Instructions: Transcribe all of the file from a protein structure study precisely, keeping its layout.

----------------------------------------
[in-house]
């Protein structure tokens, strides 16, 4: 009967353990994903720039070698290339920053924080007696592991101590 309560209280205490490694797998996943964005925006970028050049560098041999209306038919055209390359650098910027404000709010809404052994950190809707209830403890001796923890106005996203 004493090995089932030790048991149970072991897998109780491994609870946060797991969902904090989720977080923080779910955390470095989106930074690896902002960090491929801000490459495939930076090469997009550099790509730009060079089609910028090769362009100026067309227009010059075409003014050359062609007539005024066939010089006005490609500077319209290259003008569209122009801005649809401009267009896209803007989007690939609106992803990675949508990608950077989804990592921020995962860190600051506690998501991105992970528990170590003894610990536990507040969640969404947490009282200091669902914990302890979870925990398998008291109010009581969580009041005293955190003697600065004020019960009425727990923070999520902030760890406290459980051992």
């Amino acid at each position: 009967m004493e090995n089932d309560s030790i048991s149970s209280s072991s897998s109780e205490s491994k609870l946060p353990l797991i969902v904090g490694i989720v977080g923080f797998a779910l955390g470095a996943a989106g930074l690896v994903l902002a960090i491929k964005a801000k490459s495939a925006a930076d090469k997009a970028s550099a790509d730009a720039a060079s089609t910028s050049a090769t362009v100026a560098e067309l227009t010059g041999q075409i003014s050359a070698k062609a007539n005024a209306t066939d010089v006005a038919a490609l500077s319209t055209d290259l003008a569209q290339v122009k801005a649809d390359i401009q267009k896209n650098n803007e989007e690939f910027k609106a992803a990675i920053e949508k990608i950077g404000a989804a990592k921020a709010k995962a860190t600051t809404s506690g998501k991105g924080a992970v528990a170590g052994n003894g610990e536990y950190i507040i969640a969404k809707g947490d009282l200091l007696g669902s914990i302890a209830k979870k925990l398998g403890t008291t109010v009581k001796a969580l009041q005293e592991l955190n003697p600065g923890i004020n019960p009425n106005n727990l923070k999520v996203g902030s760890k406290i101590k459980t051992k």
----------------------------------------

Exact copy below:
[in-house]
């Protein structure tokens, strides 16, 4: 009967353990994903720039070698290339920053924080007696592991101590 309560209280205490490694797998996943964005925006970028050049560098041999209306038919055209390359650098910027404000709010809404052994950190809707209830403890001796923890106005996203 004493090995089932030790048991149970072991897998109780491994609870946060797991969902904090989720977080923080779910955390470095989106930074690896902002960090491929801000490459495939930076090469997009550099790509730009060079089609910028090769362009100026067309227009010059075409003014050359062609007539005024066939010089006005490609500077319209290259003008569209122009801005649809401009267009896209803007989007690939609106992803990675949508990608950077989804990592921020995962860190600051506690998501991105992970528990170590003894610990536990507040969640969404947490009282200091669902914990302890979870925990398998008291109010009581969580009041005293955190003697600065004020019960009425727990923070999520902030760890406290459980051992």
């Amino acid at each position: 009967m004493e090995n089932d309560s030790i048991s149970s209280s072991s897998s109780e205490s491994k609870l946060p353990l797991i969902v904090g490694i989720v977080g923080f797998a779910l955390g470095a996943a989106g930074l690896v994903l902002a960090i491929k964005a801000k490459s495939a925006a930076d090469k997009a970028s550099a790509d730009a720039a060079s089609t910028s050049a090769t362009v100026a560098e067309l227009t010059g041999q075409i003014s050359a070698k062609a007539n005024a209306t066939d010089v006005a038919a490609l500077s319209t055209d290259l003008a569209q290339v122009k801005a649809d390359i401009q267009k896209n650098n803007e989007e690939f910027k609106a992803a990675i920053e949508k990608i950077g404000a989804a990592k921020a709010k995962a860190t600051t809404s506690g998501k991105g924080a992970v528990a170590g052994n003894g610990e536990y950190i507040i969640a969404k809707g947490d009282l200091l007696g669902s914990i302890a209830k979870k925990l398998g403890t008291t109010v009581k001796a969580l009041q005293e592991l955190n003697p600065g923890i004020n019960p009425n106005n727990l923070k999520v996203g902030s760890k406290i101590k459980t051992k």